Most affordable housing is not subsidized

Most new housing is built for higher income people. Most affordable housing is just market rate housing that is now cheap.

Daniel Kay Hertz is a Senior Fellow at City Observatory and a graduate of the Harris School of Public Policy at the University of Chicago. He joins the Strong Towns Podcast this week to talk about housing finance and how it impacts disadvantaged neighborhoods.

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Charles Marohn:    Hey, everybody, this is Chuck Marohn with Strong Towns. This week we are talking about federal housing policy and I've got on the line with me, Daniel K. Hertz. Daniel is a senior fellow at City Observatory. He's a recent graduate of the MPP Program at the Harris School of Public Policy at the University of Chicago. Not only does he write for City Observatory he also has his own blog where he focuses on primarily Chicago housing issues. Daniel, welcome to the Strong Towns podcast.

Daniel Hertz:   Thanks so much for having me.

Charles Marohn:    Are you a Chicago native?

Daniel Hertz:     I am a Chicago native, yeah. I grew up here. We moved around a little bit in high school so I actually spent 2 years in Madison, Wisconsin before we moved back to the Chicago area. We moved to Evanston when I was 16.

Charles Marohn:   This is the first time you and I have ever chatted so I'm going to give you the ultimate test to determine, from Chicago, whether you and I are going to be friends or not. Are you a White Sox fan or a Cubs fan?

Daniel Hertz:   I'm a Cubs fan.

Charles Marohn:     Okay.

Daniel Hertz:    I grew up on the north side.

Charles Marohn:    Then we can be friends.

Daniel Hertz:   Okay, glad to hear it. Definitely I grew up watching Mark Grace and all those.

Charles Marohn:   Oh, great. I'm in the AL Central. I do not like the Chicago White Sox. No offense to ...

Daniel Hertz:    Yeah, there you go. That's right.

Charles Marohn:    ... people who do. But, yeah, I can't cheer for the White Sox in any way. I was in Chicago and I brought my daughter to a White Sox game and we wore our Twins jerseys and she is 6 years old, this cute little kid with a pink Twins jersey on. She got booed. We walking to our seats, they booed her. I thought, you guys.

Daniel Hertz:   Yeah, Sox park can be a little rough I guess.

Charles Marohn:     All right. I want to talk about housing policy and you've written some very insightful things on gentrification which is one of those kind of hot button issues. The thing I find most interesting about what you've written is that gentrification not only deals with displacement but there's also another element to it that's not often discussed. Can you talk a little bit about some of your insights?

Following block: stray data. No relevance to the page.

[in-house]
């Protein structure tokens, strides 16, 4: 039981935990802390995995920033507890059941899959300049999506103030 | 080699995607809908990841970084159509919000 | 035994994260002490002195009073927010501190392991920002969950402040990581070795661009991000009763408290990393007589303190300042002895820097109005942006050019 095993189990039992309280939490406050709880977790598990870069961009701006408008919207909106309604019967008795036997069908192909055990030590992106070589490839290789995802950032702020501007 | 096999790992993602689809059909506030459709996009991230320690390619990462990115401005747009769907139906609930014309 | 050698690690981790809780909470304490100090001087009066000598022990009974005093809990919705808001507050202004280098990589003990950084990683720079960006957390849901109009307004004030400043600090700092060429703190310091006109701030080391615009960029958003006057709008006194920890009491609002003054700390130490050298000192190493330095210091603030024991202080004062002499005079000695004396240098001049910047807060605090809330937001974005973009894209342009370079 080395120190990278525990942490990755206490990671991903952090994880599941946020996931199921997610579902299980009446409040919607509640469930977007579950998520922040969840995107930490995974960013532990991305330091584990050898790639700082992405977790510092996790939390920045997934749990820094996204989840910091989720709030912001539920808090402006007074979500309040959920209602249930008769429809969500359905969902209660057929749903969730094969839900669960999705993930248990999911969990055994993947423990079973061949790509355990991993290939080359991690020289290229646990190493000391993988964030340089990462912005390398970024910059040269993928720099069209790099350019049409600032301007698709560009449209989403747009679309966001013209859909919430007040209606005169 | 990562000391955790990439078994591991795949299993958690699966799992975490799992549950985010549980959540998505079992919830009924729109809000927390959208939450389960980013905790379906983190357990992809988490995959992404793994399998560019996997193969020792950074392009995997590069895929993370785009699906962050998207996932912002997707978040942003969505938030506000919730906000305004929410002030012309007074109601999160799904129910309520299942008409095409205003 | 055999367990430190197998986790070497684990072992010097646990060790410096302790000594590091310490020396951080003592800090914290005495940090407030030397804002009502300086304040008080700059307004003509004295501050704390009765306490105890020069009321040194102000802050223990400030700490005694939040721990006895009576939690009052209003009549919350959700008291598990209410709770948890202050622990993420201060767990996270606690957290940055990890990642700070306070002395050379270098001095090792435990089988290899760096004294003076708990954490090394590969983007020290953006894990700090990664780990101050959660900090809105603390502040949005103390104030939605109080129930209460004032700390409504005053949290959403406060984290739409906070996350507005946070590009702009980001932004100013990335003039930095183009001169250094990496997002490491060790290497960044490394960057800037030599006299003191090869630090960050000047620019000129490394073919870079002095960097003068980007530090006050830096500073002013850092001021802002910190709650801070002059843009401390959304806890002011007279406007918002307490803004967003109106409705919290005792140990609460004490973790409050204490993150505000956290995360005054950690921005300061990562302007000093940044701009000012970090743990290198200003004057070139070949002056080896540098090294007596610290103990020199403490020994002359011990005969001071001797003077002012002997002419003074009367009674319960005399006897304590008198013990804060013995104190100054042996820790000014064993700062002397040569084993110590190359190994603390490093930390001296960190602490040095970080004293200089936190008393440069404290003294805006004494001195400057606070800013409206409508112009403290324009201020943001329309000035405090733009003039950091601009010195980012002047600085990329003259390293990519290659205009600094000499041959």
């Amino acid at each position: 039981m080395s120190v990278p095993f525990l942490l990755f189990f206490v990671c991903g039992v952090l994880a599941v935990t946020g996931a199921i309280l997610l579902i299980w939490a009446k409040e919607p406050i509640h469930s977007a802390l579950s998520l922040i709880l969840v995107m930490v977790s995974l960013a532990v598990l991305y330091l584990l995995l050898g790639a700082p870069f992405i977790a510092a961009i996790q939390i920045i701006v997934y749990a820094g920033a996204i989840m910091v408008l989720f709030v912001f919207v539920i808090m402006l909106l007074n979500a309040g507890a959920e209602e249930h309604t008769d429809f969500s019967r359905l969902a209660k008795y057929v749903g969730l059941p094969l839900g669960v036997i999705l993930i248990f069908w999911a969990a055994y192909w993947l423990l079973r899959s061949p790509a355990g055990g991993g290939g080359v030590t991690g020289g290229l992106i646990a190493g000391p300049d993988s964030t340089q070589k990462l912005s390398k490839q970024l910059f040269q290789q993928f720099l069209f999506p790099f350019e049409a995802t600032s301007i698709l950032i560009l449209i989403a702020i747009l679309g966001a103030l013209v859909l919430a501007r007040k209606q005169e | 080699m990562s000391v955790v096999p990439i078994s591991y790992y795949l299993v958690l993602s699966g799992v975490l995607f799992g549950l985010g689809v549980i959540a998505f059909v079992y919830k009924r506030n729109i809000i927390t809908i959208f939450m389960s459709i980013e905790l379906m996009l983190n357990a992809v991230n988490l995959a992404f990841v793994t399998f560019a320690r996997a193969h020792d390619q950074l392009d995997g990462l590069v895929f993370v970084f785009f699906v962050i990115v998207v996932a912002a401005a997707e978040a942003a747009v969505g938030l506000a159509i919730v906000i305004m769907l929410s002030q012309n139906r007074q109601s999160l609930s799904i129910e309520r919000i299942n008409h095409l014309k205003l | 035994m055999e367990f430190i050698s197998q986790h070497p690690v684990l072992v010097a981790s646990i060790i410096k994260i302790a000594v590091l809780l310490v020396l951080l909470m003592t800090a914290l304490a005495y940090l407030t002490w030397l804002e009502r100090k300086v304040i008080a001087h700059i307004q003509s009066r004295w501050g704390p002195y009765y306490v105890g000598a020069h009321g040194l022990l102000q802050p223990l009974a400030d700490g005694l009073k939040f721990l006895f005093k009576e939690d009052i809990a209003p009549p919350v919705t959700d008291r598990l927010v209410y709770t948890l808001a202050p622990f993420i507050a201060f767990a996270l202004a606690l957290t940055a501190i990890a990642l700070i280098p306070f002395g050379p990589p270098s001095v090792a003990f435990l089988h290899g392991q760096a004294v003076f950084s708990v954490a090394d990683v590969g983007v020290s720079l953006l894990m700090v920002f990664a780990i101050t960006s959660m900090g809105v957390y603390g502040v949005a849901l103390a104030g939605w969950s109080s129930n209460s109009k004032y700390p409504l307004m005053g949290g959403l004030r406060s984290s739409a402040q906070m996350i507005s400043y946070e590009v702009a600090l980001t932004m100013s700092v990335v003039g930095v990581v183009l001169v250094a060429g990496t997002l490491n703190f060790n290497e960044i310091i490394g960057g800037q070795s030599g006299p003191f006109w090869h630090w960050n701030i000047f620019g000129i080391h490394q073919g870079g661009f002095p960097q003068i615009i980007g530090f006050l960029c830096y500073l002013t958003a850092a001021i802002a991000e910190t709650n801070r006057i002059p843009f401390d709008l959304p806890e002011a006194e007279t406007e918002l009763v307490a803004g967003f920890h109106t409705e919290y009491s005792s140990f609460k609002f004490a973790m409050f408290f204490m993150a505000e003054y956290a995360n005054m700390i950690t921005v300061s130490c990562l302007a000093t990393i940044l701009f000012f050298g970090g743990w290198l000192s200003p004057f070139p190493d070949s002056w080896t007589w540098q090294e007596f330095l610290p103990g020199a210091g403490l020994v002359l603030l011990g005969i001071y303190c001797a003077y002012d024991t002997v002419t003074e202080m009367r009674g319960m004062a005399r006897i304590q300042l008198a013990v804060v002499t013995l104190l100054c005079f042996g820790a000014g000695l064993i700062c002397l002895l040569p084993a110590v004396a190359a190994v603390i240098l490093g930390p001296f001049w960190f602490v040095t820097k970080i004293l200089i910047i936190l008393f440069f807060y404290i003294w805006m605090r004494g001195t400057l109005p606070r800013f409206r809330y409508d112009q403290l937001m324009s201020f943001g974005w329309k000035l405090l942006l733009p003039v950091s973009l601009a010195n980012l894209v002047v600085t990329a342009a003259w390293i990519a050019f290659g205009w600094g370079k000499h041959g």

Daniel Hertz:    I've written about gentrification both from the perspective of Chicago and also sort of across the country. One of the things that we talk about at City Observatory is sort of the connection that's made between gentrification and displacement, the dominant narrative. I actually have a, not to give away too much, I have an article coming out in [inaudible 00:02:58] Magazine next month about this. If you ask urban planners or people who follow these issues what's one of the biggest issues, what's one of the biggest problems in American housing policy today and in American cities in general they'll say displacement caused by gentrification.

It's understandable because in some areas you can have very high profile neighborhoods of New York and San Francisco and Chicago too. There really has been some pretty dramatic demographic changes over the last 20-30 years. A trend of young people and young professionals and higher income people moving into city centers and increasing demands for urban living is real, all of that is very real. We think that that focus is misguided or misleading in at least two ways. One of them is that the connection between gentrification and displacement is both weaker and different than is generally believed.

In all most all of the studies that we've seen that have been looking for the connection between gentrification and displacement have showed that, in fact, there isn't really a notable increase in out-migration from moderate and low income people in gentrifying neighborhoods and that really the force for demographic change is the change in the people who are moving in. Which has to do both with changing demands for who wants to live there but also then that is also a mechanism by which raising prices could price people out. People who previously would have considered moving to a neighborhood don't partly at least because of prices. That's a very different narrative and may lead to different policy solutions than the more common narrative.